More Linux Kernel Patches To Mimic Windows
Phoronix: More Linux Kernel Patches To Mimic Windows
A day after Red Hat's Matthew Garrett published a Linux kernel patch to solve the ASPM power regression by more closely mimicking the Active State Power Management behavior of Microsoft Windows, he's published more Linux patches to mimic the Windows power management...
I imagine it took time to figure out that copying what windows does was the right course of action
I also imagine it took longer to figure out about the information in the INF files - if it had been so easy I'm sure you'd have written about it before now
Heaven forbid these hardware manufs. actually step up to the plate and get their hardware working properly on anything other than Windows...
At the very least, it gave us a pretty good idea of which hardware manufs. have been naughty or nice...
A lot of users are so far downstream, they're not aware of things the hardware manufs. do compared to the things people in the open source community have to do because the hardware manufs. won't do it themselves..
It's important to not give those naughty companies any more money by buying their products, since they're just taking your money and spending it to make their products run better on just Windows..
This is 2011, not the early 1990s.. There's no real reason the manufs. can't support Linux and Windows.. The only reason they don't support Linux is because every penny saved is a penny earned in their eyes..
Last edited by Sidicas; 11-11-2011 at 01:00 PM.
There's indeed hardware out there that does not fully comply with the PCIe specs of which ASPM is a part, so blacklisting them is a start. Likewise hardware that does play nice with ASPM but doesn't advertise supporting it should be able to work with ASPM
Shame HW makers toe the Microsoft line when designing their devices. Why can't they make hardware that will work with ALL OS's not just Windows?
Better yet why not provide documentation to the Linux developers who'll then gladly write a driver for the device and maintain it.
A somewhat tangential remark: I at least would greatly appreciate gmane over lkml.org for links to mailing list posts.
Is there some central list with hardware known to work reliably on Linux, so when some basic user wants to buy a laptop/VC/mouse/etc. he can look up and pick one of the choices.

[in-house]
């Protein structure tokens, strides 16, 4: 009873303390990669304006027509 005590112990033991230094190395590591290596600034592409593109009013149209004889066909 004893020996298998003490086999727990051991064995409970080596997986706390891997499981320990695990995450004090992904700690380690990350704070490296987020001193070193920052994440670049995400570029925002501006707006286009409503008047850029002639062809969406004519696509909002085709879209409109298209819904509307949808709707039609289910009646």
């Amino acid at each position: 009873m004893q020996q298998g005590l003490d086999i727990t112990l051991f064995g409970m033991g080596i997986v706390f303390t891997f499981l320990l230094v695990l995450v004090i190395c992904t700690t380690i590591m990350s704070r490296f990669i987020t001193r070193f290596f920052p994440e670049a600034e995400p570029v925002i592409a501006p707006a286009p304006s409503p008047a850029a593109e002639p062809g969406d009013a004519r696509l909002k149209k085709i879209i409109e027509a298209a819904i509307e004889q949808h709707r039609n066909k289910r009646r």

I really wish some small company to buy mainboards from GB for example, put Coreboot on it, and sell them(online) with small premium of course. I think this model will work, and will be profitable for a small company.
Yea.... Give Microsoft some evidence to use so they can keep claiming that Linux costs more than Windows..
Originally Posted by Drago
I don't like that idea...
But I do like the idea of keeping a list of manufs. that have been naughty or nice.. Just about everything works under Linux whether the manuf. supports it or not, the real question is about how well it works...
Everything can be fine and dandy for months and then a company comes up with a stupid idea like nVidia Optimus, and then it just doesn't work right and probably won't for years and people need to know before they go buying hardware.. I've been using Linux for almost a decade now and I *almost* made the mistake of buying an nVidia Optimus laptop, one of the ones without the hardware switch... Simply because I wasn't following laptop hardware that closely at the time..
Last edited by Sidicas; 11-11-2011 at 01:59 PM.
You know that there are servers being sold with Coreboot, right? I have never heard of somebody complaining Linux costs more than windows.
Originally Posted by Sidicas
My proposal is for enthusiasts, like me, who are tired of bullshit.
Two example, for my new laptop ThinkPad x120e, the hardware is fine, but BIOS causes Linux to hang at boot. This only happens if I entered the BIOS setup, or booting windows, and then restart to Linux. I have to turn it off, and then back on to boot in Linux. I mainly use it on my desk with external display,keyboard and mouse. The freaking thing doesn't have Wake on keyboard press, although it has one powered while off usb port. The lid have to stay opened all the time.
These two examples I believe can be easily fixed, if one had the BIOS sources.
From the sound of it, those companies who are being blacklisted have drivers that don't work properly on windows either (at least using aspm). So, really, they just need to get their act together.
Originally Posted by Sidicas
I AM surprised the e1000 driver is being blacklisted. I believe that is an intel gigabit chip. Usually they are so good about these things...
This reminds me of this funny tshirt I saw on a planet fedora blog.
"I can't fix your computer... but Matthew Garrett will!"